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. Last Updated: 07/27/2016

Investors See Profit in 'Hermit' North Korea

ONJUNG-RI, North Korea -- The display cases are in place and the tourists are here, their wallets filled with U.S. dollars. Only the perfumes, whiskey and cigarettes are lacking to open the first duty-free shops in North Korea.

One hurdle remains to foreign investment. "If we sell $1 million a month, how do we get the money out," Thakor Sharma said from Singapore when asked about the delay in opening his nine duty-free shops. Expecting to resolve the money-transfer issue this spring, he said he urges his North Korean negotiators to keep politics to one side, lecturing them that "money talks."

A new language of foreign investment, trade and tourism is filtering into North Korea, long written off as a granite-hard bastion of communism. Over the last 18 months, this "hermit nation" has gone online with an e-mail service and signed its first onshore oil concession with a foreign company. In the months before North Korea became a charter member of U.S. President George W. Bush's "axis of evil," this long-reclusive nation established diplomatic ties to 14 Western nations. Although Americans are free to travel to North Korea, Bush has taken a hard line, arguing that the nation's missile exports and biological warfare capabilities are a threat to the United States. On Tuesday, Bush arrived in Seoul for a two-day visit to South Korea.

Last Friday, Bush said that if North Korea stopped exporting missiles, "we would welcome trade." In an interview with Seoul's Joongang Ilbo newspaper, he added: "We would help welcome North Korea into the family of nations, and all the benefits, which would be trade and commerce and exchanges."

This year, North Korea will get limited cellphone and Internet service and host an arts festival and three trade fairs. It will also see a modern hotel, partly foreign-owned, open in Pyongyang, the capital -- all to attract foreigners.

"They are after tourism," said Nick Bonner, whose company, Koryo Tours, is offering package tours from Beijing for $1,590.

"North Korea has no choice," said Bradley Babson, a Washington economist who has studied North Korea for the World Bank. Referring to the end of communist ideology in China and Russia, he explained: "The neighborhood has become market-oriented."

With China's booming economy exerting a growing influence, direct flights are to start next month linking Pyongyang with Dalian and Shenyang, two commercial centers an hour away by jet.

At the prodding of Russia, North Korea's largest creditor, plans are advancing for two big projects: a $250 million upgrade of the main rail line to allow goods to be shipped from Seoul to Europe and a natural gas pipeline to link Siberian gas fields with South Korea.

North Korea may hold the key, but South Korea is the prize. South Korea has about 48 million people -- more than twice as many as North Korea -- and its economy, the 13th largest in the world, is 25 times as big. South Korean auto workers produce as many vehicles in two eight-hour shifts as North Korea turns out in a year.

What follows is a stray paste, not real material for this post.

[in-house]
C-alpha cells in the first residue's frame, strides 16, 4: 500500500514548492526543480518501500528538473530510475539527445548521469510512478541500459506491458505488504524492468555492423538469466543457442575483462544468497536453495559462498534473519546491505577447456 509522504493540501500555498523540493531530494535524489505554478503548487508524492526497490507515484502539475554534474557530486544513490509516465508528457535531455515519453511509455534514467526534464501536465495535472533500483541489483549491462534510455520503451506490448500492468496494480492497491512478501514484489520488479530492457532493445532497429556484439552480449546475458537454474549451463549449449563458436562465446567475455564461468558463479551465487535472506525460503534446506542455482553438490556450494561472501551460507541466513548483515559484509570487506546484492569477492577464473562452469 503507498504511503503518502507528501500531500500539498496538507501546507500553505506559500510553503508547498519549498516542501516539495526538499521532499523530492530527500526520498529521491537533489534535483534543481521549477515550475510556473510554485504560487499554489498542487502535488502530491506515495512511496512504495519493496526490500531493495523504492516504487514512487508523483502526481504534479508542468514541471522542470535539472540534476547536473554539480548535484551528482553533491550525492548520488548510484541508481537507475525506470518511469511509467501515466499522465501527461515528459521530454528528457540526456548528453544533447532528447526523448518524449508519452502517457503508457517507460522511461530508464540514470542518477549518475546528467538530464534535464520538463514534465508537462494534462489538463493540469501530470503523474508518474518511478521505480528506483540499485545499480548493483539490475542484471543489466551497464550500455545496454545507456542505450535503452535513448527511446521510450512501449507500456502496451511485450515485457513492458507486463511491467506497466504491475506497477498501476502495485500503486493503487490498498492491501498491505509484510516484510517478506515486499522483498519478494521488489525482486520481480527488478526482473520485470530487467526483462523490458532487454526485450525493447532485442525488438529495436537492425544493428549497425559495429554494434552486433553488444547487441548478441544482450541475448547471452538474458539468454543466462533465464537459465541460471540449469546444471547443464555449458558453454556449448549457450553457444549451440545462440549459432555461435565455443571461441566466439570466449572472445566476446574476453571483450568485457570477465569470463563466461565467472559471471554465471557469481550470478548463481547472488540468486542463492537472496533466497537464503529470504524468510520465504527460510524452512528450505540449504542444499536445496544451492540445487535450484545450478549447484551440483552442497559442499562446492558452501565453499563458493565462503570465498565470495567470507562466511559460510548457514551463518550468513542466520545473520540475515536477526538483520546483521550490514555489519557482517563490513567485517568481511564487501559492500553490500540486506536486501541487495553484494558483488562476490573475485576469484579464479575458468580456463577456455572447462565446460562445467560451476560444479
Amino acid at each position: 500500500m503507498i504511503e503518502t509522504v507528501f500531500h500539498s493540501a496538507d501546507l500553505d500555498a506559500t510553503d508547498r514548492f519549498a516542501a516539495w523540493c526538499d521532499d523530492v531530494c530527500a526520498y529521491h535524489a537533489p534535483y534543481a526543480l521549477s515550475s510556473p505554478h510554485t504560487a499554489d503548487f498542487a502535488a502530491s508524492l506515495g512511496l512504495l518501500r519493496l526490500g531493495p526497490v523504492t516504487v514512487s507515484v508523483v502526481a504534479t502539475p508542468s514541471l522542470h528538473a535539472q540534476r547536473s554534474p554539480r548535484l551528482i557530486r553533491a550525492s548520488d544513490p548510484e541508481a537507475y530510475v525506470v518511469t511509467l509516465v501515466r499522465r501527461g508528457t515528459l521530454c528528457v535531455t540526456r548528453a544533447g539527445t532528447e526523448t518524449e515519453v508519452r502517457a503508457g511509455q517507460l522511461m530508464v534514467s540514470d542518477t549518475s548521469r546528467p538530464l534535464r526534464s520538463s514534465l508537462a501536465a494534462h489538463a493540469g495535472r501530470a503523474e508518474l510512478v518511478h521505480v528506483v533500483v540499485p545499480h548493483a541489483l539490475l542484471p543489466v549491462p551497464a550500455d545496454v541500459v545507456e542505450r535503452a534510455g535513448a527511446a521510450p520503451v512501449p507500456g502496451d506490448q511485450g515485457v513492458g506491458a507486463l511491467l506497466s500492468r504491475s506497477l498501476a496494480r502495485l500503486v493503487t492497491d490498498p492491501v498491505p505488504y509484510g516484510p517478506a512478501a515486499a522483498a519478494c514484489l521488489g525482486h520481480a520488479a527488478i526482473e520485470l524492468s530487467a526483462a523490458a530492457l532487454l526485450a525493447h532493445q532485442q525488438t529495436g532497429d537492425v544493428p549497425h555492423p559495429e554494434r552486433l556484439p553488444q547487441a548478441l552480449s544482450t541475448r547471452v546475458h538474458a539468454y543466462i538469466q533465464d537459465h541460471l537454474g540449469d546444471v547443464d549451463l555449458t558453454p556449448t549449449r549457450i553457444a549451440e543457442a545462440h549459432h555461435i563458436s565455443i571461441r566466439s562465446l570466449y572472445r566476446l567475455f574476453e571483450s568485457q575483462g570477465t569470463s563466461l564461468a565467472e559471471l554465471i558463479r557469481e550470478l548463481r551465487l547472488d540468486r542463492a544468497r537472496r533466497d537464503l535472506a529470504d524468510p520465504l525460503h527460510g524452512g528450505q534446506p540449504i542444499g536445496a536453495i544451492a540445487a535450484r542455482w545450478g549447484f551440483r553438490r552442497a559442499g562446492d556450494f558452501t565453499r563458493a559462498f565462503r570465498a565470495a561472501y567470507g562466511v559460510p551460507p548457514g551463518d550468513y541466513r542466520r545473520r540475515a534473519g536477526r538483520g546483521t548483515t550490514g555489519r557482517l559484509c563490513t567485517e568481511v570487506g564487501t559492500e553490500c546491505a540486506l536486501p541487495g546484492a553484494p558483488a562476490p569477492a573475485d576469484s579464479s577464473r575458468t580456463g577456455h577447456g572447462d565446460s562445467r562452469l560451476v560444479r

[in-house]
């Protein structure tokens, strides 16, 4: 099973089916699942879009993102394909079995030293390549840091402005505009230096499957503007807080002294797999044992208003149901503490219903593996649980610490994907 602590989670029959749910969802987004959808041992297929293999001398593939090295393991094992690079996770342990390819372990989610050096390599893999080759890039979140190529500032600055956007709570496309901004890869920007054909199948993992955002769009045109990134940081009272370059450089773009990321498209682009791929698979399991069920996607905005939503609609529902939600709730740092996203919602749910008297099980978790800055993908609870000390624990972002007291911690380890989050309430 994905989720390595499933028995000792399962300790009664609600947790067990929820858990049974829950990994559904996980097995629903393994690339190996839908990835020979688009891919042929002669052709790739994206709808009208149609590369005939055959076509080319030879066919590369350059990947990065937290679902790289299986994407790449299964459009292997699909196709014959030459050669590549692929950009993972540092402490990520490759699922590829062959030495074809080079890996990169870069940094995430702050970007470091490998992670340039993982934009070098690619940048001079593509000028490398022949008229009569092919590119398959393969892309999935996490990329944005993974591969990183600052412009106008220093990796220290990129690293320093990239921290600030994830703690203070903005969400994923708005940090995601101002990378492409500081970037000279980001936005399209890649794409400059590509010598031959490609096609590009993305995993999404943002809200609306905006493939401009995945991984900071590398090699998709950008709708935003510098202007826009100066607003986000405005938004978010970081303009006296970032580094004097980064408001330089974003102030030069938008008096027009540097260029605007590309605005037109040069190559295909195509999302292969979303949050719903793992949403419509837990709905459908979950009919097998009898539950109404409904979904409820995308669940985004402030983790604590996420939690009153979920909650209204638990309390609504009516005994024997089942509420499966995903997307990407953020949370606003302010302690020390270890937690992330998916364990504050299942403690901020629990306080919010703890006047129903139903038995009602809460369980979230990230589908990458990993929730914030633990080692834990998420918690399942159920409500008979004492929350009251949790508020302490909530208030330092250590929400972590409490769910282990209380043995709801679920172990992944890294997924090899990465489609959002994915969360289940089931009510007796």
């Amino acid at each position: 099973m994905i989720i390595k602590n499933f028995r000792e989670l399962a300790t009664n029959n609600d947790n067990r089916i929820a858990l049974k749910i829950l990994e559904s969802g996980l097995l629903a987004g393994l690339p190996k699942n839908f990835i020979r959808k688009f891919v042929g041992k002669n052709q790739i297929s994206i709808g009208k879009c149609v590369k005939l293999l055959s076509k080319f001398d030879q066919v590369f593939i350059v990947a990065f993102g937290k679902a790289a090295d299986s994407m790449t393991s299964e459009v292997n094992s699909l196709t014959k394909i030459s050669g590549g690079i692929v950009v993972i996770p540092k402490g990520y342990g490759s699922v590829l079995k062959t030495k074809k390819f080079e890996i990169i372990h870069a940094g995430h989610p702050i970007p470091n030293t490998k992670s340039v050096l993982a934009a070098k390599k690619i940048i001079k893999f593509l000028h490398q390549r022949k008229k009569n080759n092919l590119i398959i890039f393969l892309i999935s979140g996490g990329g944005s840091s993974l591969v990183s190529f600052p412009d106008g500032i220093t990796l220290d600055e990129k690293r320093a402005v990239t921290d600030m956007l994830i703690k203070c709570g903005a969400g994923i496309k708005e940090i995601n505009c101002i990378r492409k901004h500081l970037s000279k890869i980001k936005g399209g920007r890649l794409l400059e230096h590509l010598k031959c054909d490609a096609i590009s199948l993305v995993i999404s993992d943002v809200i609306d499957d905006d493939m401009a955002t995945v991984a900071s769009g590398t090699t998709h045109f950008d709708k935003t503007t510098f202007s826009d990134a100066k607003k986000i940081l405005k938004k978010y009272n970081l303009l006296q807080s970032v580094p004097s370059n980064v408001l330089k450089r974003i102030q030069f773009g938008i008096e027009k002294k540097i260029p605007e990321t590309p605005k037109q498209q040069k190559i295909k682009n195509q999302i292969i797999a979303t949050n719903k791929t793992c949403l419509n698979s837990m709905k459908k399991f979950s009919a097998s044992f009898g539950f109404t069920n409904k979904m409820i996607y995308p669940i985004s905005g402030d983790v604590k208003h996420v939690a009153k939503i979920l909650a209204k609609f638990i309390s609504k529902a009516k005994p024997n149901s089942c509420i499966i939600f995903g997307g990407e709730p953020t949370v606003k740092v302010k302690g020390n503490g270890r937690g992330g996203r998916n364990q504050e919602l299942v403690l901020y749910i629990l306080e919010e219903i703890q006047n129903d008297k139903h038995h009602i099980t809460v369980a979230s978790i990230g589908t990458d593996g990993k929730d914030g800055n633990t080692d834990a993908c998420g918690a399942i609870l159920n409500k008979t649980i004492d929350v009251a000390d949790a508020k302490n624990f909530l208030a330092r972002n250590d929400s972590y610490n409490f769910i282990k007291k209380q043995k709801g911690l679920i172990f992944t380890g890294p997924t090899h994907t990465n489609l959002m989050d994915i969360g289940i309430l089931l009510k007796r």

But investment is trickling in. This spring, work is to start on a 6024-square-kilometer oil exploration and production concession in North Korea, won last fall by Sovereign Ventures of Singapore. In July, cellphone service is to start under a joint venture between Loxley Pacific of Thailand and North Korea's telecommunications ministry.

"I saw some Americans of Korean origin looking at oil and gas prospects," said Glyn Ford, a British member of the European Parliament who was in Pyongyang last summer for the opening of the British Embassy. Given North Korea's power shortages and rundown ports, he said: "At the moment, very cheap labor is the only thing the North Koreans have going for them."

With more delegations traveling to Pyongyang, the number of foreign companies at this May's trade fair is expected to be triple last year's level. Two new fairs will be held this year.

"Businesspeople are feeling more comfortable now that the diplomatic platform is in place," said Roger Barrett, managing director of Foreign Business Development Associates, a Beijing company that took seven groups to North Korea last year. Barrett, a Briton who plans to open an office in the North Korean capital in April, said: "When you go around the office buildings in Pyongyang, you would be surprised by the number of European and Asian companies. There are about 20 or 30."

However, the pitfalls of being a pioneer can be seen in the enclave of Onjung-Ri 200 kilometers to the southeast.

From the docks of a nearby seaport, 6 kilometers of freshly laid railroad tracks lead to a modern mineral water bottling plant. Its clean lines, robin's-egg-blue walls and red trim stand out amid the drab decay of the countryside. In 2000, the Taechang Co. of South Korea spent $12 million to build the plant and the railway.

But after a successful year, North Korea changed the rules, demanding a 30-fold jump in its cut of the cash flow.

"We couldn't make both ends meet," said Kong Soon Hyoung, the assistant manager, so the plant has suspended operations.